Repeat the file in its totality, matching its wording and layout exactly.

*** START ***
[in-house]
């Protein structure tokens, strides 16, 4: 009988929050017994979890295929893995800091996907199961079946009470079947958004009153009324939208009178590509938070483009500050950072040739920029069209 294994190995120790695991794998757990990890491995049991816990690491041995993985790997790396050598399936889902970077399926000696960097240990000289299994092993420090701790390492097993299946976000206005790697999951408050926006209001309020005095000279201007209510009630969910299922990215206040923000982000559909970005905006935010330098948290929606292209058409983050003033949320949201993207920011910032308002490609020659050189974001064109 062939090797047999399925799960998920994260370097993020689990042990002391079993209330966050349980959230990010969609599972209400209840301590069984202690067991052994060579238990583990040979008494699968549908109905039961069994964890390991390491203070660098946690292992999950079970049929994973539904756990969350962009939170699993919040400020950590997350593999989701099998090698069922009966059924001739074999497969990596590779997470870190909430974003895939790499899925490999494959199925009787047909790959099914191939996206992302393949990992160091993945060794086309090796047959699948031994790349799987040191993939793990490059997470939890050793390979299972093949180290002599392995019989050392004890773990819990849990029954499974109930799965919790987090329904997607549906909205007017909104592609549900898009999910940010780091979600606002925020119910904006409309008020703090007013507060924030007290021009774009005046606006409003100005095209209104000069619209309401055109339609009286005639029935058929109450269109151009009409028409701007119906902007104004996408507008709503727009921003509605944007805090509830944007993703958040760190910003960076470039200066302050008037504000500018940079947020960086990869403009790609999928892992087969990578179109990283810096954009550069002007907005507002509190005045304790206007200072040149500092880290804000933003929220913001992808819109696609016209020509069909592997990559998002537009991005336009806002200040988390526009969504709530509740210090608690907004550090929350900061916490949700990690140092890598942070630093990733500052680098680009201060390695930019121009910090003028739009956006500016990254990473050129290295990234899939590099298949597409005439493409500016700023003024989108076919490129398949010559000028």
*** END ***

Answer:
[in-house]
């Protein structure tokens, strides 16, 4: 009988929050017994979890295929893995800091996907199961079946009470079947958004009153009324939208009178590509938070483009500050950072040739920029069209 294994190995120790695991794998757990990890491995049991816990690491041995993985790997790396050598399936889902970077399926000696960097240990000289299994092993420090701790390492097993299946976000206005790697999951408050926006209001309020005095000279201007209510009630969910299922990215206040923000982000559909970005905006935010330098948290929606292209058409983050003033949320949201993207920011910032308002490609020659050189974001064109 062939090797047999399925799960998920994260370097993020689990042990002391079993209330966050349980959230990010969609599972209400209840301590069984202690067991052994060579238990583990040979008494699968549908109905039961069994964890390991390491203070660098946690292992999950079970049929994973539904756990969350962009939170699993919040400020950590997350593999989701099998090698069922009966059924001739074999497969990596590779997470870190909430974003895939790499899925490999494959199925009787047909790959099914191939996206992302393949990992160091993945060794086309090796047959699948031994790349799987040191993939793990490059997470939890050793390979299972093949180290002599392995019989050392004890773990819990849990029954499974109930799965919790987090329904997607549906909205007017909104592609549900898009999910940010780091979600606002925020119910904006409309008020703090007013507060924030007290021009774009005046606006409003100005095209209104000069619209309401055109339609009286005639029935058929109450269109151009009409028409701007119906902007104004996408507008709503727009921003509605944007805090509830944007993703958040760190910003960076470039200066302050008037504000500018940079947020960086990869403009790609999928892992087969990578179109990283810096954009550069002007907005507002509190005045304790206007200072040149500092880290804000933003929220913001992808819109696609016209020509069909592997990559998002537009991005336009806002200040988390526009969504709530509740210090608690907004550090929350900061916490949700990690140092890598942070630093990733500052680098680009201060390695930019121009910090003028739009956006500016990254990473050129290295990234899939590099298949597409005439493409500016700023003024989108076919490129398949010559000028």